“The attraction for me was the fact that I’d get a chance to work with Chris,” says Devine. “I’m still a little nervous around him because he’ll say things like, ‘So were you in Sounder?’ I’m like, ‘Hell no, I wasn’t in no damn Sounder! Excuse me, that [movie] was 90 years ago!’ You never know what he is going to say, and you just never know whether he’s joking or not.”

As for Lawrence, who plays the self-absorbed younger brother, his longtime association with Rock was instrumental in bringing him onboard.

“My man Chris gave me a call personally, and when he first called I was like, ‘Sorry Chris, I can’t do that,’” jokes Lawrence. “But then he sent me the British version and I thought it was funny and when he told me I would be playing his brother, I knew I had to get involved. We go back to stand-up days performing together and after being on the road and hanging out every now and then, it was nice for us to come together years later and do a film together.”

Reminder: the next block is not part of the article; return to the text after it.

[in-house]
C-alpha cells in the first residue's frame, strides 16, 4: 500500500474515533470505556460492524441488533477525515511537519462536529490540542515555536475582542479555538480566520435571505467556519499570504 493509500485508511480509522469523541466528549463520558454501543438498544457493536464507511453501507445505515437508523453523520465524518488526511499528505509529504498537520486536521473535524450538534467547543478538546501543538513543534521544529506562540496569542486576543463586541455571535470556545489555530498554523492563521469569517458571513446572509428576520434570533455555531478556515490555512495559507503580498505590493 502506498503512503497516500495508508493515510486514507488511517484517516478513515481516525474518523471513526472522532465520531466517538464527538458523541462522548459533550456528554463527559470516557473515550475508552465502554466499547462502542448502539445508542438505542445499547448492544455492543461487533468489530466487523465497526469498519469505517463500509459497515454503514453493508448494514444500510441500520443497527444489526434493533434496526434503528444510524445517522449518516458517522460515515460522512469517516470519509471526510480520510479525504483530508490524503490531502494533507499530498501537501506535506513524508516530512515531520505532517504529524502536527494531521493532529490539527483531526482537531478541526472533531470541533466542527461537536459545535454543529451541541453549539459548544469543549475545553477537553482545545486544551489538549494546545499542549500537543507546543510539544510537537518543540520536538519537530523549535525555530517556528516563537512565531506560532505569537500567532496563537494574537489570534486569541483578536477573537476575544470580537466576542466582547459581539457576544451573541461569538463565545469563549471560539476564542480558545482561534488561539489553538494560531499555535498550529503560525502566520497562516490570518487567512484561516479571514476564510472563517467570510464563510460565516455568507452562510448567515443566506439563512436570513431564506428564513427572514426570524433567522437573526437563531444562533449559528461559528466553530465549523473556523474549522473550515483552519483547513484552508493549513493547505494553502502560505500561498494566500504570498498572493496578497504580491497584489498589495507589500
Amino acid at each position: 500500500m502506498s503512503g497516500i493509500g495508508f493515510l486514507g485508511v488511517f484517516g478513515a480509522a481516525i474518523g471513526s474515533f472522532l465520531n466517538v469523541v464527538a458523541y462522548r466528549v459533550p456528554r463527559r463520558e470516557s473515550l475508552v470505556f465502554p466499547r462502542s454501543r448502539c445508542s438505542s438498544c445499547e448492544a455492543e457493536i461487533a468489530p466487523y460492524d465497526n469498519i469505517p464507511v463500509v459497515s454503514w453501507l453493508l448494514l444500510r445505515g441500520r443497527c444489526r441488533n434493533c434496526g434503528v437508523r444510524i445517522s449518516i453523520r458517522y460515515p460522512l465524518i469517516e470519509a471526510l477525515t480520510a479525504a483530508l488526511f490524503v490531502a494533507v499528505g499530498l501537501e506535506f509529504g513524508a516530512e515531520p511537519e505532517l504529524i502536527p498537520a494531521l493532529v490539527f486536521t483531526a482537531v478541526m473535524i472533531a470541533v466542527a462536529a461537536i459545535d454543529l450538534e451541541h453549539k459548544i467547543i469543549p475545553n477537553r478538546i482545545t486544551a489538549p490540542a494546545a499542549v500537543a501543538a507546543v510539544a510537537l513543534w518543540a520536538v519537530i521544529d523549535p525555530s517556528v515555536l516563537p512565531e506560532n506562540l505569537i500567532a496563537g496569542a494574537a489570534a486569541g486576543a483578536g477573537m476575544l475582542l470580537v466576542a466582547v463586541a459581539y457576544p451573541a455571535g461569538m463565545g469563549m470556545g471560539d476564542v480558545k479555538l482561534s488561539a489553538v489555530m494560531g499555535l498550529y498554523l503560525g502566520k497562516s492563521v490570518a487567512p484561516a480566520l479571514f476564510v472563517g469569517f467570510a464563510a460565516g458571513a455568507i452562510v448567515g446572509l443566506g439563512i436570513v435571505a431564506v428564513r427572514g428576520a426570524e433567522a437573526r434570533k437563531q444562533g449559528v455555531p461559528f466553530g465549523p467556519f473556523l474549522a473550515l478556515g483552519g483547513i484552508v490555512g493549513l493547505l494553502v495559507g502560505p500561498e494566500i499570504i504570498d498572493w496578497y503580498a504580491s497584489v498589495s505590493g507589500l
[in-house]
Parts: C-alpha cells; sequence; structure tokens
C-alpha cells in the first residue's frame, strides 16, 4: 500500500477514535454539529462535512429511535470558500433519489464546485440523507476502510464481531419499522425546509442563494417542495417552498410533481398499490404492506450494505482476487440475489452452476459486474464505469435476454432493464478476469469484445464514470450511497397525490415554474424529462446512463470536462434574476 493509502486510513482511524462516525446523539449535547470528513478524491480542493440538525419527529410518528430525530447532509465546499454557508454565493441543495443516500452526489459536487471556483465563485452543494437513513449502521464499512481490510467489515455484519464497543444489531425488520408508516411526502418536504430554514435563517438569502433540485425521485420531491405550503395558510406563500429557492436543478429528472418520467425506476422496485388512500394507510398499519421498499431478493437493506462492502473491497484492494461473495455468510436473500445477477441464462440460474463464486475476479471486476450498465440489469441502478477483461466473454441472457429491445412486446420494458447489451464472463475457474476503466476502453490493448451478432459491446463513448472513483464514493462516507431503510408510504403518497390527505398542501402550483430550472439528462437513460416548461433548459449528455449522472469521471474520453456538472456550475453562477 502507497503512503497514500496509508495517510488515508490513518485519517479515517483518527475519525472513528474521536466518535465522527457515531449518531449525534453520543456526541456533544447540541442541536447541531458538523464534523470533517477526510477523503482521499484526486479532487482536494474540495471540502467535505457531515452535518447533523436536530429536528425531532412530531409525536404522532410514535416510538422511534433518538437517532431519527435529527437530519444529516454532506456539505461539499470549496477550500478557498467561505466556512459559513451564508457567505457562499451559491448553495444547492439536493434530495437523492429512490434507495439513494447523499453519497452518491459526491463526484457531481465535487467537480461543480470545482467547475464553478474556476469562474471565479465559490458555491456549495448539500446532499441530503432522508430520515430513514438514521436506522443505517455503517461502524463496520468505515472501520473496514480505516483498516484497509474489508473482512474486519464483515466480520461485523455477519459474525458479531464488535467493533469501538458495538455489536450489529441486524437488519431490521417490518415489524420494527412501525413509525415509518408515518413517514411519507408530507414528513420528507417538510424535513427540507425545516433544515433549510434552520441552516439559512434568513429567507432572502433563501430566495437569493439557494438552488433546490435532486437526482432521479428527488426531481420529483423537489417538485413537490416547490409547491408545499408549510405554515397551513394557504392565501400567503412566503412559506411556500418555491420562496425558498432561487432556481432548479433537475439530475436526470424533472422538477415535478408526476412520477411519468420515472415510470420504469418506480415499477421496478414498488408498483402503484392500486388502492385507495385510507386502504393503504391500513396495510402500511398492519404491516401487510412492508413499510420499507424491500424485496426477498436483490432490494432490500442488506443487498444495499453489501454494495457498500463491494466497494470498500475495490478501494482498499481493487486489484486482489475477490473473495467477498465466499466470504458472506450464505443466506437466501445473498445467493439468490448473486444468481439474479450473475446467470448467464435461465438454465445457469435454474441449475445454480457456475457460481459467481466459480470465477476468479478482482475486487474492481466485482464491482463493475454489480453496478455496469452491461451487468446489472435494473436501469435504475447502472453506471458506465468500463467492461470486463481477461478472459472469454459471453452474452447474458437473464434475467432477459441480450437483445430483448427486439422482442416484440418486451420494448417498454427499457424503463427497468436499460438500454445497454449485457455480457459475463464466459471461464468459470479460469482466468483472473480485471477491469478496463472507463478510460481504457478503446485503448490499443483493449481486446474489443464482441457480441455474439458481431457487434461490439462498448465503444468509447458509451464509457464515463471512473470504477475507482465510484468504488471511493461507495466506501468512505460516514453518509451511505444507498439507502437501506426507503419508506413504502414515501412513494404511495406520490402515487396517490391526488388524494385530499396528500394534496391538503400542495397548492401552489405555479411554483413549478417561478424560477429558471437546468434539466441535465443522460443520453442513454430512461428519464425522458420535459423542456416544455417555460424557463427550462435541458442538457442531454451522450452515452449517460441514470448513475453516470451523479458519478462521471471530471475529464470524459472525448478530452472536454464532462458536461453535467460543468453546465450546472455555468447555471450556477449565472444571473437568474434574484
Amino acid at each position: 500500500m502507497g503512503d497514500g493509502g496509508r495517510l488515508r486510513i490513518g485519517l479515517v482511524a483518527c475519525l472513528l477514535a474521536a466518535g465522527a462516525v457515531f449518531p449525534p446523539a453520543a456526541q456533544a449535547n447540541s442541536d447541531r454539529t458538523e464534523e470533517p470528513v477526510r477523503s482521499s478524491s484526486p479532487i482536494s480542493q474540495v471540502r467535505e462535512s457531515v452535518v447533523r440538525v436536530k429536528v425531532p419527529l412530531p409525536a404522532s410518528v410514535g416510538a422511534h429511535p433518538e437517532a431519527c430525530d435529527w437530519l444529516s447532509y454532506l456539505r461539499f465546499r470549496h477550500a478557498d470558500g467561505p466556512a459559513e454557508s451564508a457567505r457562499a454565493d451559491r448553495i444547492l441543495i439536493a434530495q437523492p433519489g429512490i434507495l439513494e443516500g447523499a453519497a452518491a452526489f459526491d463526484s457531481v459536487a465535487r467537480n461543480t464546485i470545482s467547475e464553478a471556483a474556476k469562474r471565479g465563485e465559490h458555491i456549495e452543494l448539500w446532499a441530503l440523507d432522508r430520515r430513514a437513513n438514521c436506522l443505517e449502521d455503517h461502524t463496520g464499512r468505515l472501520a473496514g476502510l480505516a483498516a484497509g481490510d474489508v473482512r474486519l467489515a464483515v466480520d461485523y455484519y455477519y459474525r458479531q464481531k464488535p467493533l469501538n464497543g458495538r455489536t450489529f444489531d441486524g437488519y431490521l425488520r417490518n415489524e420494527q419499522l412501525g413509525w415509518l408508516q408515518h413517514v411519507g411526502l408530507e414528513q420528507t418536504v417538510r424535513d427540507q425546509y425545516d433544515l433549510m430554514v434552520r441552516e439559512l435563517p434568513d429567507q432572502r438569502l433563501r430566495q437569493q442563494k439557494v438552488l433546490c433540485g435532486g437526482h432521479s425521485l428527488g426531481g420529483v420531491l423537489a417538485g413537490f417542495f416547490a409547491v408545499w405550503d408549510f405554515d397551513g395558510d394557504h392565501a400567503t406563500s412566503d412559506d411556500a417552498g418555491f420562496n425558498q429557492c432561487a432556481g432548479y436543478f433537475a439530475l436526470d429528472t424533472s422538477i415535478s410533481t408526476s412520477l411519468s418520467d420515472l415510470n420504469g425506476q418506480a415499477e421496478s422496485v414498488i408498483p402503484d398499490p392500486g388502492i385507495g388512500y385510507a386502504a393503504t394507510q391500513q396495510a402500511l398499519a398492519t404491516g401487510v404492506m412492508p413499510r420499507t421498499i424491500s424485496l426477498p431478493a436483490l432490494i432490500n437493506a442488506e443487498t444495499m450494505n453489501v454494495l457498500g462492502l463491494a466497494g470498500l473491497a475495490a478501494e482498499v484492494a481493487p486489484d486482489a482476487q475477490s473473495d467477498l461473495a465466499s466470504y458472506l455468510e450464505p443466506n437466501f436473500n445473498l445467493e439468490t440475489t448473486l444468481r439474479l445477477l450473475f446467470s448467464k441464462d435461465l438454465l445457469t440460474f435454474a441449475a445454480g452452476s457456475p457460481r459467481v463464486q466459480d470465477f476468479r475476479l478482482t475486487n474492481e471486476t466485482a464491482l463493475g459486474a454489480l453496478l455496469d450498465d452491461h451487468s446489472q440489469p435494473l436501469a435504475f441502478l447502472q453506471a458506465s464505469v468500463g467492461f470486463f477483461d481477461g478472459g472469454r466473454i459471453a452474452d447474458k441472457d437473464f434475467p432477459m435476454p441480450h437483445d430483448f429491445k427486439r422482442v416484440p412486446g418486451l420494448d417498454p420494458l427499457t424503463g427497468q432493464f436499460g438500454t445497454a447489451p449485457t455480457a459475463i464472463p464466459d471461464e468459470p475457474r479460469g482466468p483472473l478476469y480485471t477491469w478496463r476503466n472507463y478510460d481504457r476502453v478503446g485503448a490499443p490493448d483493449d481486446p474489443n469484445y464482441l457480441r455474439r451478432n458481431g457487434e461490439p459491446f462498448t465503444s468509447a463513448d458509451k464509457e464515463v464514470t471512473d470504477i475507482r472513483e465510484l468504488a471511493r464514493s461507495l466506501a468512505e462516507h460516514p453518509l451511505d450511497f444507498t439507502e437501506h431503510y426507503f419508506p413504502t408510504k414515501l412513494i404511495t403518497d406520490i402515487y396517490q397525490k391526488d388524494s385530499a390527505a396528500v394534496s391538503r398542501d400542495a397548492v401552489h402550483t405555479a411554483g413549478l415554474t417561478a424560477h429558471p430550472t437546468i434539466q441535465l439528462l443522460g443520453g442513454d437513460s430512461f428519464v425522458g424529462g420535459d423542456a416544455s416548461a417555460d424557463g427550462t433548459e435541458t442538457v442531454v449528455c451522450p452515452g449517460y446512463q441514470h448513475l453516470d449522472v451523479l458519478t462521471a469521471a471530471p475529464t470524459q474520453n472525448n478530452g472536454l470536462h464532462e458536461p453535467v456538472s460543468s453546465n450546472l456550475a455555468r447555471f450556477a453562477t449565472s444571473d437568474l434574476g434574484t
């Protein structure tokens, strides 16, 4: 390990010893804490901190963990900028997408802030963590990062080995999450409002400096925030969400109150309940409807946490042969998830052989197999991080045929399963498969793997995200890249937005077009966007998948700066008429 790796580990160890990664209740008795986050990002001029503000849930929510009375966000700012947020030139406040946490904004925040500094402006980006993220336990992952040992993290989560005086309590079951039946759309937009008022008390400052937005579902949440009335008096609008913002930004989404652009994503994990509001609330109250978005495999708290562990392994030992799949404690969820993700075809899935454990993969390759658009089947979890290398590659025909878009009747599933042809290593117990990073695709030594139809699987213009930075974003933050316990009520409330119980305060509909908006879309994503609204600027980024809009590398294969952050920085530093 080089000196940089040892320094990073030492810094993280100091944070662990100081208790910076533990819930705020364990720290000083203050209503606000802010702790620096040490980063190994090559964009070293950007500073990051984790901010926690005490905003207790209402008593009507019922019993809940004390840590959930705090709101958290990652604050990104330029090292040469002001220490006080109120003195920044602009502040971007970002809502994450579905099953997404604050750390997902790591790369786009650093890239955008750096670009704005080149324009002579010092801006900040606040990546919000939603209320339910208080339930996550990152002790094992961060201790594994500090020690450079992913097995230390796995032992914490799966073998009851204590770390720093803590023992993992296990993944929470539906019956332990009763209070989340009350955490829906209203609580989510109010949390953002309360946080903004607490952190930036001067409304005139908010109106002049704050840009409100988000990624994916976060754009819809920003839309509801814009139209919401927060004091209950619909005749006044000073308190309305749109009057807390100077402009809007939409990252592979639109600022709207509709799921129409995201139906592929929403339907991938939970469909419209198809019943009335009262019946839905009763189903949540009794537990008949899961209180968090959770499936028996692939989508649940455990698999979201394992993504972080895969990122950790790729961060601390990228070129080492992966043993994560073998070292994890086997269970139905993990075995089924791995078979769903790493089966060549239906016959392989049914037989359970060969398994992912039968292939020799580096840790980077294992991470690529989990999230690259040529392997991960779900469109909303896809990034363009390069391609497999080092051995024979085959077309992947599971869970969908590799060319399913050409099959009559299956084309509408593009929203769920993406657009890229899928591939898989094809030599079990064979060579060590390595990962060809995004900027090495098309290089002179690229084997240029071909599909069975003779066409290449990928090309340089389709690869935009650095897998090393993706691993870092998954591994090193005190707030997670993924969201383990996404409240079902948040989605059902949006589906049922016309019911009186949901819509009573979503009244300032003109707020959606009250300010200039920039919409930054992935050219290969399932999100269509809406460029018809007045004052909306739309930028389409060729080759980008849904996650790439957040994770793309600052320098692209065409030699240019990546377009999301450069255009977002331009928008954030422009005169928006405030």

A film about a dysfunctional family that reunites for a disastrous funeral, the British version of Death at a Funeral didn’t attract much of an audience in the United States. This is clearly something Rock intends to change with this remake.

“It seemed like we could make a different movie and the same movie at the same time,” Rock says. “The bones of the movie are pretty much the same. I don’t look at it as a remake. It’s more like a cover song. When you hear Bob Dylan’s ‘All Along the Watchtower’ next to Jimi Hendrix’s version, they’re the same song, but they’re totally different. This is a movie for everybody. I’ve remade a few movies, and they all have one thing in common – great endings. You have to make sure the ending is tight. If you don’t have a great ending, don’t remake the movie.”

“Expect to laugh,” adds LaBute. “We take a sacred cow, the funeral, and lampoon it a bit. It’s a funny take on family dynamics at a moment of real stress. It’s also a meditation on what it’s like to have siblings and how a house can be torn apart by an event like a funeral. We took normal situations and made them completely abnormal, and it’s fun to watch that play out on the screen.”

Death at a Funeral releases in theaters April 16.